The idea of being able to play games on the couch from arguably the best gaming platform on the market sounds great. In fact many people are already do just that. But instead of the plug & play usability of a gaming console, serious PC gamers for years have setup their computers in the living room and ran an HDMI or other, more elaborate setups out to their TVs in order to get the lean back experience. Valve made that experience more user-friendly last year by releasing a version of Steam with tweaked UI to better suit couch surfers and controllers. The release of "Big Picture Mode" was an obvious signal that Steam was vying for a more permanent spot in the living room. 

The "Steam Box" was supposed to be Valve's big push to get the Steam platform away from the desk and monitor and into the mainstream TV & living room area. It was to be small, attractive, and quiet, like a gaming console. The opposite of the stereotypical loud, glowing beast PC gaming rigs have looked like for years. And while on paper this sounds like a great idea, in practice it's a pricing, engineering, and logistical nightmare.


The CEO of Valve, Gabe Newell has said in interviews that he envisions "Good", "Better", and "Best" models of "Steam Boxes". The "Better" models being a mid-range unit using specific hardware that he's hoping to be priced around $300, while the "Best" models will be open-ended with any type of hardware on the market. 

This is where we run into problems. We're entering into a new generation for home consoles which now dictate the direction of game development for a majority of games in the industry. That means there will be new game engines that will not be able to run on last generation hardware. The "Better" hardware Newell is speaking of seems to be targeting the current console specs. A $300 "Steam Box" will not be able to run most if any of the new games that come out after this year. Meanwhile the new Xbox and the PS4 will be around $400 (or less) and will play all of the latest games without sacrificing on performance. 

In order to get a "Steam Box" capable of running all of the games that come out in the next few years the price of the machine will start at least at $500 - $700 and up from there.




Even if money was no object and customers didn't mind spending hundreds of dollars more for a "Steam Box" instead of a console, size and noise is still an issue. Consoles are engineered to be as energy efficient as possible, as quiet and possible and to run as cool as possible. Valve plans on having 3rd-party vendors manufacture most of the "Steam Boxes" which will come with off the shelf parts making hard to not compromise on either size or cooling. The more powerful the unit, the more heat it produces, the more space it needs for cooling.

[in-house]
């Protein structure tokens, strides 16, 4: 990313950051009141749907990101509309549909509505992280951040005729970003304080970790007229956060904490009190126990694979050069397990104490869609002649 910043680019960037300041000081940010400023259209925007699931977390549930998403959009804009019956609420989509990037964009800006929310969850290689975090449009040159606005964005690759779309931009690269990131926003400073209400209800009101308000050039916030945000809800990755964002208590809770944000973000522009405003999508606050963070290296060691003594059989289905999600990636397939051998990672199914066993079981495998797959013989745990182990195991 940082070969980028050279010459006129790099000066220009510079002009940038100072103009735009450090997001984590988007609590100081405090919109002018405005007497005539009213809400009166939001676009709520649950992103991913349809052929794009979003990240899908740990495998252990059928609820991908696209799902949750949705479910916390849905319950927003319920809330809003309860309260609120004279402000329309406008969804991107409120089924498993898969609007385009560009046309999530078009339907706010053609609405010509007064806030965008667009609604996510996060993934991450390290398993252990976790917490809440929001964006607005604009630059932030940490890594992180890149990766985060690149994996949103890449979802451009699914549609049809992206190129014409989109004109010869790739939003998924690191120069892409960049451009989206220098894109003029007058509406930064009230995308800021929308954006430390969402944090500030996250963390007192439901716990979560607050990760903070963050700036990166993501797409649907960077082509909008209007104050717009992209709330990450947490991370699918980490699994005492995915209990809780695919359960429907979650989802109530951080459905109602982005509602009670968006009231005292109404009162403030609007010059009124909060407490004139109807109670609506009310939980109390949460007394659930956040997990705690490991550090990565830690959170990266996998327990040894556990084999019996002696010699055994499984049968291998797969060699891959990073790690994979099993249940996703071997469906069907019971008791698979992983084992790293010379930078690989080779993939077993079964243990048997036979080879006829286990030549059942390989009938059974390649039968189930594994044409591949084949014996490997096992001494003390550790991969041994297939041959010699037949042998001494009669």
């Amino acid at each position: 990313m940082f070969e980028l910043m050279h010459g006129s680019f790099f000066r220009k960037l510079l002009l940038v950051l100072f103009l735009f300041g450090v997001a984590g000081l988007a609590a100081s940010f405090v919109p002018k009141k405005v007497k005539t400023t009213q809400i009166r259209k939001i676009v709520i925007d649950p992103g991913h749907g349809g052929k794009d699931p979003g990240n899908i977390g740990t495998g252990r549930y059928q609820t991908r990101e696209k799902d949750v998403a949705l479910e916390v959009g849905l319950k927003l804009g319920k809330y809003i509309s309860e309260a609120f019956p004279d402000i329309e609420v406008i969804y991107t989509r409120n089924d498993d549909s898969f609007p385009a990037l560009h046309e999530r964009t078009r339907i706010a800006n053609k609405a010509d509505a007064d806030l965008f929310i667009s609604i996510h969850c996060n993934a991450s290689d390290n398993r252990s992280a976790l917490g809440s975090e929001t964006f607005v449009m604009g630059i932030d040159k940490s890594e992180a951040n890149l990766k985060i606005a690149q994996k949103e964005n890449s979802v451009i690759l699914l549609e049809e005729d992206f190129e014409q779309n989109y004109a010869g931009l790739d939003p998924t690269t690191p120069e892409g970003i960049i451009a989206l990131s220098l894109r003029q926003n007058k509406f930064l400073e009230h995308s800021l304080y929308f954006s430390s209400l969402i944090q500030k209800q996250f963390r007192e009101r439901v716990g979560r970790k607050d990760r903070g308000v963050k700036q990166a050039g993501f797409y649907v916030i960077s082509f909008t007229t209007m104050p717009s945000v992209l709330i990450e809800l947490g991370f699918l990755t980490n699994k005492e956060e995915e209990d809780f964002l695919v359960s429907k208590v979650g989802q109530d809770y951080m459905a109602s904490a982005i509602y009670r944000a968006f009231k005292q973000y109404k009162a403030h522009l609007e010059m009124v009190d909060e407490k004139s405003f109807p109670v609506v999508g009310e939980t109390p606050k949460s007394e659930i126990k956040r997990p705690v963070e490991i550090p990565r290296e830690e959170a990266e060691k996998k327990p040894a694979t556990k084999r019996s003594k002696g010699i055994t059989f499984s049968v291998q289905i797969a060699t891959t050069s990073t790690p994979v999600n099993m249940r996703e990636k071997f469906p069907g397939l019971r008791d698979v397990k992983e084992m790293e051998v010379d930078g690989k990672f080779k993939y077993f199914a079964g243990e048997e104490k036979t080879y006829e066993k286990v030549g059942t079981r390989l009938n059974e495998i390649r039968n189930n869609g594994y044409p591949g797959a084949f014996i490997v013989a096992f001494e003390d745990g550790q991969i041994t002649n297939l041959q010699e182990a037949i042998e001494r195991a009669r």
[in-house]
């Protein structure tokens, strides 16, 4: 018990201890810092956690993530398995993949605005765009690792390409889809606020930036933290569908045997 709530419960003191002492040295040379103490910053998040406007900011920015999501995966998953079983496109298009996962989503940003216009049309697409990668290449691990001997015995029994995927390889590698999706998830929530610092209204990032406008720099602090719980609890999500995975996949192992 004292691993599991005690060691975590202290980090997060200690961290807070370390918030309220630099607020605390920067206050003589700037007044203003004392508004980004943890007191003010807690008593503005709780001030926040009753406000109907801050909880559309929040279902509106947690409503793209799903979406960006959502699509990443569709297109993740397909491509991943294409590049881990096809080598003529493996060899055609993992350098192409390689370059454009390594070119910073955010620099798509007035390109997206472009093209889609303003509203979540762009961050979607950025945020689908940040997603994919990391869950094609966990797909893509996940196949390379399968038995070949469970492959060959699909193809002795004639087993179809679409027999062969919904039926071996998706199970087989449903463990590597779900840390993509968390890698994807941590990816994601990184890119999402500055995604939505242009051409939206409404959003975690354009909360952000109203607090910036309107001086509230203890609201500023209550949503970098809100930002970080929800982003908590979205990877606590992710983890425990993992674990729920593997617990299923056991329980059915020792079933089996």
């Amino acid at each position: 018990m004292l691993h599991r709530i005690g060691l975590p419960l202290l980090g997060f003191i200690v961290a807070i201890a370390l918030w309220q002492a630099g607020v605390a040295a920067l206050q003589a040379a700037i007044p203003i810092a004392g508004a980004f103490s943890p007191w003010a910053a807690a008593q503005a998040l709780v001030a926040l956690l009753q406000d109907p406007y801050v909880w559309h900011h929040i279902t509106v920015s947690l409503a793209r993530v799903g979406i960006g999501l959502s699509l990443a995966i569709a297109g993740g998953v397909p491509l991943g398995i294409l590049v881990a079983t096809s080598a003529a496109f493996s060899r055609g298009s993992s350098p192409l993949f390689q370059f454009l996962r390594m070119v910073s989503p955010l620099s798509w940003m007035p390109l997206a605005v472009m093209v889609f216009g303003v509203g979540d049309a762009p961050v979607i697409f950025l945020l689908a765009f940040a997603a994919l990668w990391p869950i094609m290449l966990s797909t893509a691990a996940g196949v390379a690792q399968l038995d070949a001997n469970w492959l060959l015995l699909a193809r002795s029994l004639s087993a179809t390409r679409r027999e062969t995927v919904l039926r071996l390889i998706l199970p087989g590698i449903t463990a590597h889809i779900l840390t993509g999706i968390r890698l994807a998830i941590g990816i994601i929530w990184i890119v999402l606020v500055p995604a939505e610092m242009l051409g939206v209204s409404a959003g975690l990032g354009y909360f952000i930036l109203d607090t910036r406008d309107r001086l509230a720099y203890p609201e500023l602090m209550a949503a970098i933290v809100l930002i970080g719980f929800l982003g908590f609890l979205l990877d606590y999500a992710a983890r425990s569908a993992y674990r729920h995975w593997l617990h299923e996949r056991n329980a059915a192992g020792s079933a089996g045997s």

Because of how much optimization is typically done to console hardware and its operating system, developers are able to get more from the hardware than a comparable PC. Which is why a consoles, which were released in 2005 & 2006, are able to create games that look almost as good as games running on modern PC hardware.   Even though both new consoles will be using the same X-86 architecture that PC's are using this generation the optimization still gives them the edge to comparable hardware running on a PC, especially if its running Windows.


The "Steam Boxes" are said to be running on the Linux operating system which for now has a very limited catalog of games. Most of the games on Steam were developed to run on Windows with about a third of those capable of running on Mac. Linux by comparison has around 10% of the amount of games the PC has and most are of the independent variety and not blockbusters like Call of Duty or Bioshock. 


Gabe Newell has been an outspoken critic of Windows 8 but said "Steam Box" will not restrict the installation of Windows. Though installing and running Windows will definitely eat into system resources. While Newell seems to want to trumpet the openness of Linux, it's going to take more than that to convince developers and publishers to create separate versions of their games for Linux in time for the release of the "Steam Box".


I'm not sure who the "Steam Box" is being targeted to. Serious gamers are able to build their own "Steam Boxes" and aren't waiting around to see what Valve is doing in the meantime. As soon a game comes out that isn't playable on their current machines they will update the part(s) that need to be updated, not buy an entire, already made computer. If Valve is trying to target the casual or console gamer they're missing that mark as well. The hardcore console gamer is used to buying subsidized hardware. At launch, most console makers sale typically sale their consoles at a loss, expecting to make back the money and more with game purchases. Even though Sony and Microsoft aren't expected to lose much money, if any at launch on consoles, they will still be a lot cheaper and just as powerful as Valves' "Best" option. 

So if most serious PC gamers won't buy a ready made "Steam Box", serious console players won't buy one and casual gamers won't buy one, who the hell are they for? With the coming onslaught of marketing for two major consoles being released this holiday season, there will be no oxygen left in the room for Valve to get it's message across about the benefits of owning a "Steam Box". So either the mythical "Steam Box" is delayed until next year or it simply will never happen. PC gamers will be forced to do what they were going to do anyway. Build their own PC, install Big Picture Mode on their computer and run an HDMI to their TV.